Friday, February 3, 2012

Max are asking a question on their blog

One of the most noticeable differences between British English and American English, American readers soon discover, is the assigning of a plural verb to a singular subject. Here's an example I saw today on a Danish website:

"The Center for Fundamental Living Technology at SDU (University of Southern Denmark) have updated their web page!"

An American writer (or speaker) would say "has" and "its." We are taught early on that subject and verb numbers must agree, and there is only one "Center" in the subject of the above sentence. On the other hand, we would say, "Dick and Jane" HAVE changed THEIR website.

Without looking for an actual example, I am assuming you would say, "Dick HAS changed HIS website" or "Max IS asking a question on HIS blog." Yet, when dealing with the name of a company or organization, British usage always seems to call for a plural verb. I suppose you assume many people make up that company or organization, but that would be, it seems to me, irrelevant to the rules of grammar, even if you assumed correctly - since you are not talking about the 93 people who work for the organization; you are talking about one organization.

I have searched the rules for this without success - have only been able to find the American rules - so I will put it to the very knowledgeable readers of this blog. Harken back to your Primary School days and tell me if there is some sort of logic that I am missing in the British way of mixing of noun/verb numbers? I want to learn to really write right right now.


  1. That explains it, of course. Dang Danes. Copied it from their website and pasted it. So Centre is plural then. Now I get it. :)

  2. Collective nouns are the source of your problem. Didn't you study collective nouns in your Primary School days? No, nor did I, but I did eventually.

  3. Before you jump down my throat:
    "In British English, it is generally accepted that collective nouns can take either singular or plural verb forms depending on the context"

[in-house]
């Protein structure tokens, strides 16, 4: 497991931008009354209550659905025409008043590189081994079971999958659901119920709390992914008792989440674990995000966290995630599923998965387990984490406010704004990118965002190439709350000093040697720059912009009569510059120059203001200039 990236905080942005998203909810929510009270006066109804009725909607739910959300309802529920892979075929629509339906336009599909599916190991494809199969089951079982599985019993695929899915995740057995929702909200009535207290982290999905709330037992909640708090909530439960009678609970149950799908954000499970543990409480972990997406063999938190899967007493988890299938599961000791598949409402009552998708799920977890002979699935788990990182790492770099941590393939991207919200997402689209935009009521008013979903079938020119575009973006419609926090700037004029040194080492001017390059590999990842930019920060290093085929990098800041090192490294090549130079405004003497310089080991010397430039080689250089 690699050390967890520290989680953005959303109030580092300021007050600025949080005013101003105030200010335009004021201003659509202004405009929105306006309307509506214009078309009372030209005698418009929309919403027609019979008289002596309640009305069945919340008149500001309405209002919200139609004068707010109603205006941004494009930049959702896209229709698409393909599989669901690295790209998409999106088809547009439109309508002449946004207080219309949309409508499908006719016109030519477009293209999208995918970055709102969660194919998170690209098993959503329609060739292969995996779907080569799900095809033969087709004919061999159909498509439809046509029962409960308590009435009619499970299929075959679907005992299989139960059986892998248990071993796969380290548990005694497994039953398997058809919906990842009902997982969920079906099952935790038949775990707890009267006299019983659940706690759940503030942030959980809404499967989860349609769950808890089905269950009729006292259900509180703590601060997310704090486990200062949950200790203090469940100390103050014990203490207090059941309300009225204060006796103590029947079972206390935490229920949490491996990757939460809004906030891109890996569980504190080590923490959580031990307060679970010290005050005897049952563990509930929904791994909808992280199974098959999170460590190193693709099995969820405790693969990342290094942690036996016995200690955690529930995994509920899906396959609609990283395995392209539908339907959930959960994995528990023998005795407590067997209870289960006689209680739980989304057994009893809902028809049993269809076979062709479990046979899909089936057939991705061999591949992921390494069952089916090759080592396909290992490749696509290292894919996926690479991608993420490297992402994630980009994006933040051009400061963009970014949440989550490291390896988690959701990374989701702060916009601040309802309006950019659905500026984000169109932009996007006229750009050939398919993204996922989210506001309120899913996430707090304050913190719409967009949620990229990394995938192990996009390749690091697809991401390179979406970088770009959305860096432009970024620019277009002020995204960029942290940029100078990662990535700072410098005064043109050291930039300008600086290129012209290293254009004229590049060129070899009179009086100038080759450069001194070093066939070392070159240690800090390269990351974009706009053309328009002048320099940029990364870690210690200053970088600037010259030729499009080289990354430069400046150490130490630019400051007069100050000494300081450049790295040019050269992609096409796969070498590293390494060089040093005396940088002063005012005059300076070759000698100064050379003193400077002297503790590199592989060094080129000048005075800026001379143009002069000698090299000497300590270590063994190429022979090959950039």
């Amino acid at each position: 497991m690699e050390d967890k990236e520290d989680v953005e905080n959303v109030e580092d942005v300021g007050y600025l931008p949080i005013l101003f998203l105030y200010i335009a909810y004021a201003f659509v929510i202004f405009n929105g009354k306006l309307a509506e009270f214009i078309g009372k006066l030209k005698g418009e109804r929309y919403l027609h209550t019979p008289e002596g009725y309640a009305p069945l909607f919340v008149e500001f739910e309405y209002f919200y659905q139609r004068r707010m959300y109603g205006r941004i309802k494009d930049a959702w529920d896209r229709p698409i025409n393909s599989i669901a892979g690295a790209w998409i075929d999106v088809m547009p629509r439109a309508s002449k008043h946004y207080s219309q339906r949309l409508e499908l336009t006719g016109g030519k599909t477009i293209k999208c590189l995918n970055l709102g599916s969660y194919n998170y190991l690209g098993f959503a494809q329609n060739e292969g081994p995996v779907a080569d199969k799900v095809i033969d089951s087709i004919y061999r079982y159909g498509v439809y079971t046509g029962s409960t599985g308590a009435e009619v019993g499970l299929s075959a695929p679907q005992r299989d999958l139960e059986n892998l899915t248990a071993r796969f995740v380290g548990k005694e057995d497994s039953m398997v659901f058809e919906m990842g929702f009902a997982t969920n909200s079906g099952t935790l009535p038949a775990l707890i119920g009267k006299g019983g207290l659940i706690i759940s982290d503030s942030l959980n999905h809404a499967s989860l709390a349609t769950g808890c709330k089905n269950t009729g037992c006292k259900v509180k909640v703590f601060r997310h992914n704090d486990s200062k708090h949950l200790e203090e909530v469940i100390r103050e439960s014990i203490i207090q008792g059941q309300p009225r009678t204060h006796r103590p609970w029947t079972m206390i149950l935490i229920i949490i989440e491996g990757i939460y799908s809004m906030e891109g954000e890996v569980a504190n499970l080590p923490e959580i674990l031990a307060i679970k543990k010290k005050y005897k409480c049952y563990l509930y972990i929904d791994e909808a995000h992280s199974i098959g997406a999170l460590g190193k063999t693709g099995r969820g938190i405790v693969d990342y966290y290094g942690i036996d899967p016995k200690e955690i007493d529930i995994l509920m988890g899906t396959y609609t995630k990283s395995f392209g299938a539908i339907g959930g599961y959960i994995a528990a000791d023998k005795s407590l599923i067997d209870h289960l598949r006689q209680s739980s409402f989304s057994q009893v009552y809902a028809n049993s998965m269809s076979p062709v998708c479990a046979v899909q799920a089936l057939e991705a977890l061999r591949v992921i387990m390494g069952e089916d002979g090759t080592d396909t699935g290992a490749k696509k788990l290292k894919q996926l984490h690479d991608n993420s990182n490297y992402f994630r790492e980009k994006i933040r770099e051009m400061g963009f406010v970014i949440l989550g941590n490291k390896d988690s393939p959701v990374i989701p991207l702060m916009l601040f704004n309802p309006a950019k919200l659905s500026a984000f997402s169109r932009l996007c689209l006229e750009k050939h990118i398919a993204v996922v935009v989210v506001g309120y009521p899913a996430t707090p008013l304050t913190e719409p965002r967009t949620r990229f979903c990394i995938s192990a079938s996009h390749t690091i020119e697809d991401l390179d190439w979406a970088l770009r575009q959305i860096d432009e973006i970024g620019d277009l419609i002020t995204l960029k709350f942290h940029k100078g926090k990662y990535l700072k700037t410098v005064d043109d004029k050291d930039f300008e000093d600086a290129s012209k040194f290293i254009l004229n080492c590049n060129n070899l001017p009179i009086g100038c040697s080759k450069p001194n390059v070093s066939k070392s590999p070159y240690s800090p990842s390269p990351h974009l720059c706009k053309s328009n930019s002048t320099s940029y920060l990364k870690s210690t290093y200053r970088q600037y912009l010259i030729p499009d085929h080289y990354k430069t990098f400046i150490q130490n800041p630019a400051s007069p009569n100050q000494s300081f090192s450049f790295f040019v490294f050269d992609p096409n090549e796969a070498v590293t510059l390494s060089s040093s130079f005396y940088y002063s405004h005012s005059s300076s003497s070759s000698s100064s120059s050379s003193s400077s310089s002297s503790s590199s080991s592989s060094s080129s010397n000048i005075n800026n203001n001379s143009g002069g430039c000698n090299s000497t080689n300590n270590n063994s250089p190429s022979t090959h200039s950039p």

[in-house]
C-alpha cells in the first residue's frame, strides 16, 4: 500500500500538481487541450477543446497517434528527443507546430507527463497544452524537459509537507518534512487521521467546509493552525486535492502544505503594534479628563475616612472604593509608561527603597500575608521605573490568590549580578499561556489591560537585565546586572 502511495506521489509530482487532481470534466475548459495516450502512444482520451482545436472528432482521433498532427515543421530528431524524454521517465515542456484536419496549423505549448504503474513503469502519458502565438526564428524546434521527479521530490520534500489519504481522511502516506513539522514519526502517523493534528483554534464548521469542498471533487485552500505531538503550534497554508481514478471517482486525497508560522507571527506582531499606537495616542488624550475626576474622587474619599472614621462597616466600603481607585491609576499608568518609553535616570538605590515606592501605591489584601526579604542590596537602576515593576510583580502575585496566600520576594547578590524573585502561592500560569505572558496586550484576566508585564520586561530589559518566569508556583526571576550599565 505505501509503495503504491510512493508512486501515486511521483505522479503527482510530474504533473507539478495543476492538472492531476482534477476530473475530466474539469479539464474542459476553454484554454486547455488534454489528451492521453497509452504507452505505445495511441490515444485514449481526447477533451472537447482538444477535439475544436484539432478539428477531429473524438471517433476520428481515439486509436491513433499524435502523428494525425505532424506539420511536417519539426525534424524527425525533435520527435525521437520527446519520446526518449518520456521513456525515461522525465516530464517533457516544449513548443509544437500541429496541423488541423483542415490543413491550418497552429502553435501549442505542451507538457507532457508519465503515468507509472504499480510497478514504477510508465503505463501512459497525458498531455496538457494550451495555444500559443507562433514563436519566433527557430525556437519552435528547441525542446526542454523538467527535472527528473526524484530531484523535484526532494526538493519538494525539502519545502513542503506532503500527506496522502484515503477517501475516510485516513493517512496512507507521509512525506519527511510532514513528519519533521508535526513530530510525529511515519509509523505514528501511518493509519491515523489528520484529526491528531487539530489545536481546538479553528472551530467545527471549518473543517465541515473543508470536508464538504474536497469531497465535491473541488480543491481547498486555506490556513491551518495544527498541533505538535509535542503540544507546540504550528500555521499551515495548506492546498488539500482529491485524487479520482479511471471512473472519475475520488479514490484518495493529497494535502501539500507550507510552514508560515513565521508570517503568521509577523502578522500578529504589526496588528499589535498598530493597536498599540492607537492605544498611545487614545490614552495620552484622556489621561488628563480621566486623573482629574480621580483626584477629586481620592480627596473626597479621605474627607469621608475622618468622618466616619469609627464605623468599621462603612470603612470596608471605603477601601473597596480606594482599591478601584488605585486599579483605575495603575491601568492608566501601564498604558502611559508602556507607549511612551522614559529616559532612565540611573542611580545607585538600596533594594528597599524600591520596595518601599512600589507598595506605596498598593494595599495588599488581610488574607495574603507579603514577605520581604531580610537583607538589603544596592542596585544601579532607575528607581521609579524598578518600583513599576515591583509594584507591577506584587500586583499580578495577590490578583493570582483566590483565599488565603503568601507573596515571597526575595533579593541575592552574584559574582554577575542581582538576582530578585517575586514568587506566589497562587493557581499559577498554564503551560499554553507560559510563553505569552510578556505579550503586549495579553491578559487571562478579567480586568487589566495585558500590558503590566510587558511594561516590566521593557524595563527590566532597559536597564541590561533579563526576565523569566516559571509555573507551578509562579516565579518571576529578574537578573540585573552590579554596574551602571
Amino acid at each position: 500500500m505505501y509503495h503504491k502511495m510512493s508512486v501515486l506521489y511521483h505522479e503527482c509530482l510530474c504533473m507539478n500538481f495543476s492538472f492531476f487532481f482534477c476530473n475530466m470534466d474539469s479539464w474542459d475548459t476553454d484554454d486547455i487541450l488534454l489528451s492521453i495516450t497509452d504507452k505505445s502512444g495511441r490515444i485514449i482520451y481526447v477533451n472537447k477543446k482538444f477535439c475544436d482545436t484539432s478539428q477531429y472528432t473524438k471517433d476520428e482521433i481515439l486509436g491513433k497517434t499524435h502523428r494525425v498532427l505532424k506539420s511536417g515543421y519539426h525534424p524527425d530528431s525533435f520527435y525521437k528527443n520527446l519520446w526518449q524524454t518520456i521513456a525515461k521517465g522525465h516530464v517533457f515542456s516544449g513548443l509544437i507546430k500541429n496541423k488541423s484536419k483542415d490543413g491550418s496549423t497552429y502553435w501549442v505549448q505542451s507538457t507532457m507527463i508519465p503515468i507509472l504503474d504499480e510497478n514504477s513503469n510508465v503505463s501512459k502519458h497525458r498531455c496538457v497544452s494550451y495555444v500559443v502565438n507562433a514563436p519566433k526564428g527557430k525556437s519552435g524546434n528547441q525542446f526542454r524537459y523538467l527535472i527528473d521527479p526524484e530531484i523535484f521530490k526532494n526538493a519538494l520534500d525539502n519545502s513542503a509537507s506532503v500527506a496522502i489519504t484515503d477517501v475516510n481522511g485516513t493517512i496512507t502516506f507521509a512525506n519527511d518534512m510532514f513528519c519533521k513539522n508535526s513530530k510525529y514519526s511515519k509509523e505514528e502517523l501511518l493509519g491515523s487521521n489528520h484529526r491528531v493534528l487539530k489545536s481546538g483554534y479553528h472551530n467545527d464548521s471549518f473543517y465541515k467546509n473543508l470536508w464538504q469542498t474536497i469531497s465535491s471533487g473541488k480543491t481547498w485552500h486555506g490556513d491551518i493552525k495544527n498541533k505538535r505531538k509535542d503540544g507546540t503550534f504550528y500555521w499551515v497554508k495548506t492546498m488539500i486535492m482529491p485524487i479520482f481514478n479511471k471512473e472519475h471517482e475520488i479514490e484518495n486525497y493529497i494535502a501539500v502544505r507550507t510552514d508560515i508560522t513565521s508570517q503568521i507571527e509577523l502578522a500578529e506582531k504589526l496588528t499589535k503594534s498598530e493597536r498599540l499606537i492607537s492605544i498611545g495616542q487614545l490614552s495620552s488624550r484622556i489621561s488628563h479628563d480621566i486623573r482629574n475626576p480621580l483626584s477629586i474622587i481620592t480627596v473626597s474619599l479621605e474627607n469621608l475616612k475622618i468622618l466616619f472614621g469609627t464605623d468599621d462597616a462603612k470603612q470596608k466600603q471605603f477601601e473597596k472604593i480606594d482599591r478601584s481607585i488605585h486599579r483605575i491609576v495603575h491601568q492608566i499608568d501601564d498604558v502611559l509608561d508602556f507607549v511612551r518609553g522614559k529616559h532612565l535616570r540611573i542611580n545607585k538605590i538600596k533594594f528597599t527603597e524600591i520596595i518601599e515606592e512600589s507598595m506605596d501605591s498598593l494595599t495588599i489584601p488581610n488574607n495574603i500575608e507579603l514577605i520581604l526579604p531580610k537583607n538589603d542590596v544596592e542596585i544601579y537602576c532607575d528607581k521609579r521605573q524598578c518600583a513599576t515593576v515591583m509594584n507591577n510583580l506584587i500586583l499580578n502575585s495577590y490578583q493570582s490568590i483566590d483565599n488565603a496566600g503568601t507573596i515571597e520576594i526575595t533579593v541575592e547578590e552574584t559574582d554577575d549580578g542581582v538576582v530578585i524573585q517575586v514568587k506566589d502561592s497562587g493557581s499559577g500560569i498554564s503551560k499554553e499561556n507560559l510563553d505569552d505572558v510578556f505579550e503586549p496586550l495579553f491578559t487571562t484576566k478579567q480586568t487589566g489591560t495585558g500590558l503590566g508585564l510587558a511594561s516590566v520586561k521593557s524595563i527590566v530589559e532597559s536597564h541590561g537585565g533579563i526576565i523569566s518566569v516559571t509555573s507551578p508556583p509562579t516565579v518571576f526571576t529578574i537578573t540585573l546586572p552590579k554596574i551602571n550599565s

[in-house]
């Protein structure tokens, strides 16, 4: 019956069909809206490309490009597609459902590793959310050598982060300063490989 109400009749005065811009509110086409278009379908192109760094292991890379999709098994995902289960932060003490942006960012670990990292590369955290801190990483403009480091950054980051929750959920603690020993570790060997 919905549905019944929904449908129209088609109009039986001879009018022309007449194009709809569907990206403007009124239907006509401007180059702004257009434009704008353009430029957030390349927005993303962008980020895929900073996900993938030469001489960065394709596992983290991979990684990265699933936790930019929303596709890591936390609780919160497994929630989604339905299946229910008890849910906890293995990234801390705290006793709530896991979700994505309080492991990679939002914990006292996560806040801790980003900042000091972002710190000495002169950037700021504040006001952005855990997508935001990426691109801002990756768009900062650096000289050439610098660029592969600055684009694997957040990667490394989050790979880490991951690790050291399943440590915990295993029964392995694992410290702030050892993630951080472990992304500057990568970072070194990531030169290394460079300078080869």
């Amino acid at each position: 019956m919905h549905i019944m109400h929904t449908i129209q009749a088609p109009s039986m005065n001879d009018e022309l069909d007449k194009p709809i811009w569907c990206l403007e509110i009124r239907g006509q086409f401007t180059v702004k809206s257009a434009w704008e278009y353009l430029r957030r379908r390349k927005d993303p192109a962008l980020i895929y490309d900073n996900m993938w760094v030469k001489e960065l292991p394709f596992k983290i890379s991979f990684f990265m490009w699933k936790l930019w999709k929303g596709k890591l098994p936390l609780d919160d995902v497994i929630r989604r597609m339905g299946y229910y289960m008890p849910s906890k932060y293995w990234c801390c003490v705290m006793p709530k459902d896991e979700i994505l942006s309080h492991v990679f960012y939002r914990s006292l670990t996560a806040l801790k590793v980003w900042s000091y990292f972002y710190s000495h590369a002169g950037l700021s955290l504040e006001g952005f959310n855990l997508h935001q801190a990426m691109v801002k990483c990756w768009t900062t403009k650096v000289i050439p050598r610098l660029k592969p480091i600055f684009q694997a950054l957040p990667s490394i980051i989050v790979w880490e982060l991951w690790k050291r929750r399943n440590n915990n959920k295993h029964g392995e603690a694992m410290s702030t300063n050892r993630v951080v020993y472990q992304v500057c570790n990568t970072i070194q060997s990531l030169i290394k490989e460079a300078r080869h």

4. Dunno wot youse americans does.

  5. @A. - To an American, there are only a scant handful of true collective nouns, like you, group and crowd. "Centre" is not among that elite. :) But your explanation has pointed me in the right direction toward the true answer, which is: "Once again, our countries have drifted apart on how things are done, what words mean and how our language has evolved." Or something like that. In other words, our rules are different than/from/to your rules.

    Even when collective, Americans will almost always use a singular verb, and any subsequent pronouns will be singular as well. So I guess I have my answer. You would say, The band were late for their performance," and we (seeing only one band) would say the band was late for it's performance.

    In all honesty I have never misunderstood British usage; I only wanted to know why, and now I does.

    Happily, this was probably the last thing I didn't understand, so this blog is now complete as to original purpose. I think it was you who answered my very first question, too. Cool.

  6. The sad truth of the matter is, you brought us here, speaking exactly as you spoke, but then you went away and left us here alone. For many decades, you didn't return to upgrade our knowledge of the language and how it had evolved in the Motherland. So, in many things and ways, Americans are a museum of your past and how you used to speak. Quaint, perhaps, but certainly all your fault.

  7. I find myself in agreement with Adullamite, Centre, not Center, though that edifice's website calls it Center. It's a sad thing to see our european neighbours spelling the American way.

    The question you pose, , well, Max is singular, so it would be "Max is asking", but, if Britishspeak were a collaborative blog, with several contributors, you might say "Britishspeak are asking".